A Complete Catalogue Of The Diverse Art Forms Of India

The National Museum (NM), situated at the junction of Janpath and Maulana Azad Road, New Delhi, is one of the biggest museums of India. The museum showcases diverse articles, ranging from the pre – historic age to the modern day art. The collection of the museum also boasts of 200000 samples of artwork (both foreign and Indian), spanning a period of over 5000 years. The National Museum of the History of Arts, Conservation and Museology, an accredited University since 1989, offering Doctorate and Masters level courses in the diverse streams of art, such as History of Art, Conservation of Art and Restoration of Art, is, also a part of the National Museum. The National Museum, originally situated in the premises of the Rashtrapati Bhawan, was inaugurated by Chakravarti Rajagopalachari, the then Governor General of India, on 15th August, 1949. The foundations for the modern day National Museum were laid by Jawharlal Neheru, on 12th May, 1955, the then Prime Minister of India, with the  subsequent formal inauguration on 18th December, 1960. The present day National Museum is under the supervision of the Department of Culture, Ministry of Human Resources, and financed by the same authoritative body.

The project of the National Museum in chronicling the diverse forms of art in india:

The National Museum Institute (NMI) has embarked on the arduous project of implementing a thorough research and categorizing the various art forms of India, inclusive of performing arts. The Department of Museology, under NMI, has already commenced flagship projects in remote areas like the plains of western Uttar Pradesh and the Ladakh Mountains. As evident from the statements of Venu V, Director General, NM, “We have started listing the intangible cultural heritage elements of these two regions. They will be models for other such study”. It is to be mentioned here, that the NMI is a functionary under the supervisions of NM. The flagship projects kicked off with the inauguration of an event, involving the communities of the Sikhera Village (Meerut) and Gya village, Ladakh. The events took place on October 17th in both the locations, in congruence with the 10th year celebrations of the Paris pact with UNESCO, pledging to incorporate safeguarding polices, for the ICH (Intangible Cultural Heritage). Efforts were made to increase the synergy between the high school students of this area with the elders. As per the statements of Manvi Seth, Assistant Professor, NMI, “The basic aim is to make the students aware of and interested in the activity. We are creating an opportunity for them to learn from their cultural environment”.

The NMI was proactive in animating the ethnic existing culture of Sanjhi, a conspicuous arrangement of ethnic concepts and designs, to mark auspicious occasions, like ceremonies and life-cycle. Sanjhi is an existing ethnic art form, frequent not only in the said regions, but also the rest of the country. As stated by Professor Seth, “We hosted demonstration of the creation of art forms and laced it with narration of stories besides associated myths and legends”. Following a communication session, to improve synergy among the different members of the community, including schoolchildren and the propagators of the Sanjhi art form, Professor Seth further added, “We have identified the village women and elders as a part of the ICH documentation”.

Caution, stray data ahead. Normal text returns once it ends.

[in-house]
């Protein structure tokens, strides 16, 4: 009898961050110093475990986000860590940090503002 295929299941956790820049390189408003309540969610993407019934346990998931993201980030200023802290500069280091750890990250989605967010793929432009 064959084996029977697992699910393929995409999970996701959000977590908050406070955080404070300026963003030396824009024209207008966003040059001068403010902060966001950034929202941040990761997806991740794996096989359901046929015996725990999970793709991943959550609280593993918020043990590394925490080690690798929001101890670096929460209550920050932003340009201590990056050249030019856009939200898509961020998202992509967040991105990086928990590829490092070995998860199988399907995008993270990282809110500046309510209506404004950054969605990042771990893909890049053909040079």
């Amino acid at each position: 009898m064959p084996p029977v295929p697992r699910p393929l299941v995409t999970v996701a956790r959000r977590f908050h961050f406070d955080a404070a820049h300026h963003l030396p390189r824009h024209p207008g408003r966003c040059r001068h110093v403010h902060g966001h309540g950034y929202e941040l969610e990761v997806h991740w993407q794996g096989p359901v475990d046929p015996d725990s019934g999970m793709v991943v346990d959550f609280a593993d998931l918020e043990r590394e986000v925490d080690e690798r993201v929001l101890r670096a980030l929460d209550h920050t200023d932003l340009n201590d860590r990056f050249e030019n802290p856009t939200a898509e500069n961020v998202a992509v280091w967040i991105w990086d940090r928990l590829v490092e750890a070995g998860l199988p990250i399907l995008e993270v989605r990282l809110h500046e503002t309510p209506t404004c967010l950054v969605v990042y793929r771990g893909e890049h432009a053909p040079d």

The project of the National Museum in chronicling the diverse forms of art in Ladakh:

The Gya village, located amidst the Karakoram Mountain Ranges in the upper Indus Valley, witnessed similar communicative sessions with participants attending from various parts of Ladakh. Five elders from this region were found to possess invaluable knowledge of the cultural and social heritage pertaining to the said region, who, incidentally, has been marked to be chronicled as a part of the ICH. These individuals were given chances for delivering lectures, mainly in the form of stories, associated with the celebration of the Losar (Buddhist New Year), and other heritage aspects like handicrafts, and the science of herbal medicines (Amchi), so frequently practiced in the said region. The event witnessed the participation of fifteen students belonging to the Student’s Education and Cultural Movement of Ladakh, between the age group of 16 to 18 years. The group of participating students was mainly from the different areas of Ladakh, inclusive of some schoolchildren from the Gya village itself. Highlighting the participation of the students, to be an encouraging example, Dr Seth had commented, “The students are from rural areas, it is only the pursuit of modern education that leads them to live away from their environment”.